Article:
Never at risk of being run of the mill, Chelfitsch — which took its name from a baby’s pronunciation of the English word “selfish” and usually stylizes itself with a lowercase “c” — is one of Japan’s foremost contemporary theater companies, despite only rarely performing here. Instead, it can mostly be found revealing the real state of today’s Japan to sellout audiences worldwide with a passion unique among its peers.
However, the company’s popularity is such that wherever it performs — from Lebanon to Croatia, the United States, China, Brazil and beyond — the audience usually includes a few itinerant Japanese theatergoers, with lots typically turning up for the world premieres it often stages in Europe.
But without trading in Orientalism, manga or samurai swords, how has Chelfitsch gained such status since its 2004 debut with Five Days in March — about a couple’s five-day sex-fest escape from ugly reality as the Iraq war started in 2003 — at the Kunstenfestivaldesarts in Belgium?
The key to this Tokyo company’s success is likely the top priority its 45-year-old founder, playwright, and director, Toshiki Okada, gives to ensuring everything it presents is a contemporary mirror of our world designed to reach as wide an audience as possible.
Now, at last, Japanese theater lovers without long-haul pocketbooks have a chance to see what all the global stir is about when Chelfitsch’s latest work, Pratthana — A Portrait of Possession, opened on June 27 at Tokyo Metropolitan Theatre as part of the Japan Foundation Asia Center’s Asia in Resonance 2019 event.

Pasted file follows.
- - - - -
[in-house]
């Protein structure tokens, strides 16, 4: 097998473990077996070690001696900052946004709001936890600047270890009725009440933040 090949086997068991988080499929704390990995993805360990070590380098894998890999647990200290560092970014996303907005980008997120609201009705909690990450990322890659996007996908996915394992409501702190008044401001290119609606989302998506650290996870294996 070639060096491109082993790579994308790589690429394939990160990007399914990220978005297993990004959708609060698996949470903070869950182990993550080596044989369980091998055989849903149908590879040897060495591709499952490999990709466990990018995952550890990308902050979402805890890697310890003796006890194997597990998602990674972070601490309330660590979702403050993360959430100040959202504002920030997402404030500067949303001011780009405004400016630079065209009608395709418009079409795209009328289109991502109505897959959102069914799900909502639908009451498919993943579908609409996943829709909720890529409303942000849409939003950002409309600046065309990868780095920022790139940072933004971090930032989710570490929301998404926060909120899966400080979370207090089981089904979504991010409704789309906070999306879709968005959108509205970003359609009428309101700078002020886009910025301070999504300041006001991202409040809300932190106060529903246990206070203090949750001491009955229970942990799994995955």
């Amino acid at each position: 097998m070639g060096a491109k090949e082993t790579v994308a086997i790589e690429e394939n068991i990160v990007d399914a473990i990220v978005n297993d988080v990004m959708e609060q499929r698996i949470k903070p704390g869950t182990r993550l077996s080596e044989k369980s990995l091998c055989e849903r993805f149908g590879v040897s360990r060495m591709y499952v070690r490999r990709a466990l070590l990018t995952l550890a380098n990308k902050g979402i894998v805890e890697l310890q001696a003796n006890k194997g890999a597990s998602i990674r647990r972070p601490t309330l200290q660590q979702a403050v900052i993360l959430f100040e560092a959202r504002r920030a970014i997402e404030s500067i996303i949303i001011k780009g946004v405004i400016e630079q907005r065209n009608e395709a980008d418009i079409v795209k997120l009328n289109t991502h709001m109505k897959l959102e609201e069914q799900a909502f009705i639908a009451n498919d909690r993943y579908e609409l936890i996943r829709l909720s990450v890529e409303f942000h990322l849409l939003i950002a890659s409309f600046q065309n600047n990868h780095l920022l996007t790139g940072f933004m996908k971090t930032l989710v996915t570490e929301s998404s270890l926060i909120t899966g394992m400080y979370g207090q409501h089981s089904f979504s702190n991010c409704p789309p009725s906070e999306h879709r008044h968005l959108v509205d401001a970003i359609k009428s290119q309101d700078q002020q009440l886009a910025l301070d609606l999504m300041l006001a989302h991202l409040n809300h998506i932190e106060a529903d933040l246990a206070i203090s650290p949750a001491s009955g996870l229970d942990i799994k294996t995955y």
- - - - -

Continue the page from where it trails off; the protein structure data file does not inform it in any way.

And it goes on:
The fruit of a three-year collaboration between Okada and Thai author Uthis Haemamool, together with Thai actors and theater staff, this four-hour work, whose title Pratthana (Desire), is based on an autobiographical novel by Haemamool.
Following its world premiere in Bangkok in August 2018, the play wowed audiences and critics at the Centre Pompidou in Paris that December, where it was a headline program in the Japonismes 2018 exposition of Japanese arts and culture that ran for several months in France to mark 160 years of the two countries’ diplomatic relations. And so now, finally, to Ikebukuro.
After opening in 2016 in Bangkok, Pratthana catapults its hero, Khao Sing, to the 1990s when he was an art student at university. It then traces his life back to its starting point via various military regimes, populist and mainly corrupt civilian governments and periods of constitutional democracy, before the May 2014 takeover by a military organization called the National Council for Peace and Order.
Against a backdrop of such dramatically turbulent times in Thailand, the play also traces its protagonist’s frustration, bafflement and anger — and his way of coping through an unrestrained sex life and debates with friends and lovers.
Oddly enough — but perhaps not so considering this is Chelfitsch — although the company has performed in countless countries, Pratthana is Okada’s first-ever co-creation in Asia.
Explaining this, he says,
“We have survived so far thanks to warm financial and artistic support from several European theaters and organizations. However, I never believed that would continue forever because it stemmed from a leaning to cultural diversity over there — and we now see all that’s being shaken.”
Just as clouds began gathering in Europe, though, Okada attended a talk Haemamool gave in Tokyo in 2015 about censorship in Thailand. ” Actually, I wasn’t so interested in Thailand but wanted to know his situation as an artist working under those conditions,” Okada says. “As a fellow artist, I couldn’t treat it as having nothing to do with me.
Then, after he heard that Haemamool was writing a novel about his life titled Silhouette of Desire, the two began to collaborate to dramatize it, with Okada writing the script and directing the resulting play, Pratthana.